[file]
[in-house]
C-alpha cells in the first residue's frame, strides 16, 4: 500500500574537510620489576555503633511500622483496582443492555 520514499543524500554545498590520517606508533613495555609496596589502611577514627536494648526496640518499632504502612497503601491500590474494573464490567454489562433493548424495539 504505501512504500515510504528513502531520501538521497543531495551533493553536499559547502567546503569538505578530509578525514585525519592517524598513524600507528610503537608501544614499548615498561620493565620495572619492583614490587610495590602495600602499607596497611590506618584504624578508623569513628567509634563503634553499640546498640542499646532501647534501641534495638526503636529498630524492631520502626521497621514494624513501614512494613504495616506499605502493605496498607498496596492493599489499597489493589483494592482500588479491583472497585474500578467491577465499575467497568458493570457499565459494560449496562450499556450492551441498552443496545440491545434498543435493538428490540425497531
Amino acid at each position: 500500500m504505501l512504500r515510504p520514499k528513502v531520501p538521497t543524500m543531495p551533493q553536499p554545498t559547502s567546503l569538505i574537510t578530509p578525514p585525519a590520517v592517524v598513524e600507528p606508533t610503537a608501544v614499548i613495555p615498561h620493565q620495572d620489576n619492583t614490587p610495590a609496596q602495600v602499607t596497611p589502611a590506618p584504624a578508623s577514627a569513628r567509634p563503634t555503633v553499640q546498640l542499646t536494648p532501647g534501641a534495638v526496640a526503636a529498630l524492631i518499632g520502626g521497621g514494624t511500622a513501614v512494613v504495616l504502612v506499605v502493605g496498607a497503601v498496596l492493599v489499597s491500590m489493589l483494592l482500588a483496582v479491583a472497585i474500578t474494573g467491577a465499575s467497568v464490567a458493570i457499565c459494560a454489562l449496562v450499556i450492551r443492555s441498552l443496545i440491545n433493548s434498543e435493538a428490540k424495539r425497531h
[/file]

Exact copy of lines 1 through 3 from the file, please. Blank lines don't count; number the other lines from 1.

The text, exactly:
[in-house]
C-alpha cells in the first residue's frame, strides 16, 4: 500500500574537510620489576555503633511500622483496582443492555 520514499543524500554545498590520517606508533613495555609496596589502611577514627536494648526496640518499632504502612497503601491500590474494573464490567454489562433493548424495539 504505501512504500515510504528513502531520501538521497543531495551533493553536499559547502567546503569538505578530509578525514585525519592517524598513524600507528610503537608501544614499548615498561620493565620495572619492583614490587610495590602495600602499607596497611590506618584504624578508623569513628567509634563503634553499640546498640542499646532501647534501641534495638526503636529498630524492631520502626521497621514494624513501614512494613504495616506499605502493605496498607498496596492493599489499597489493589483494592482500588479491583472497585474500578467491577465499575467497568458493570457499565459494560449496562450499556450492551441498552443496545440491545434498543435493538428490540425497531
Amino acid at each position: 500500500m504505501l512504500r515510504p520514499k528513502v531520501p538521497t543524500m543531495p551533493q553536499p554545498t559547502s567546503l569538505i574537510t578530509p578525514p585525519a590520517v592517524v598513524e600507528p606508533t610503537a608501544v614499548i613495555p615498561h620493565q620495572d620489576n619492583t614490587p610495590a609496596q602495600v602499607t596497611p589502611a590506618p584504624a578508623s577514627a569513628r567509634p563503634t555503633v553499640q546498640l542499646t536494648p532501647g534501641a534495638v526496640a526503636a529498630l524492631i518499632g520502626g521497621g514494624t511500622a513501614v512494613v504495616l504502612v506499605v502493605g496498607a497503601v498496596l492493599v489499597s491500590m489493589l483494592l482500588a483496582v479491583a472497585i474500578t474494573g467491577a465499575s467497568v464490567a458493570i457499565c459494560a454489562l449496562v450499556i450492551r443492555s441498552l443496545i440491545n433493548s434498543e435493538a428490540k424495539r425497531h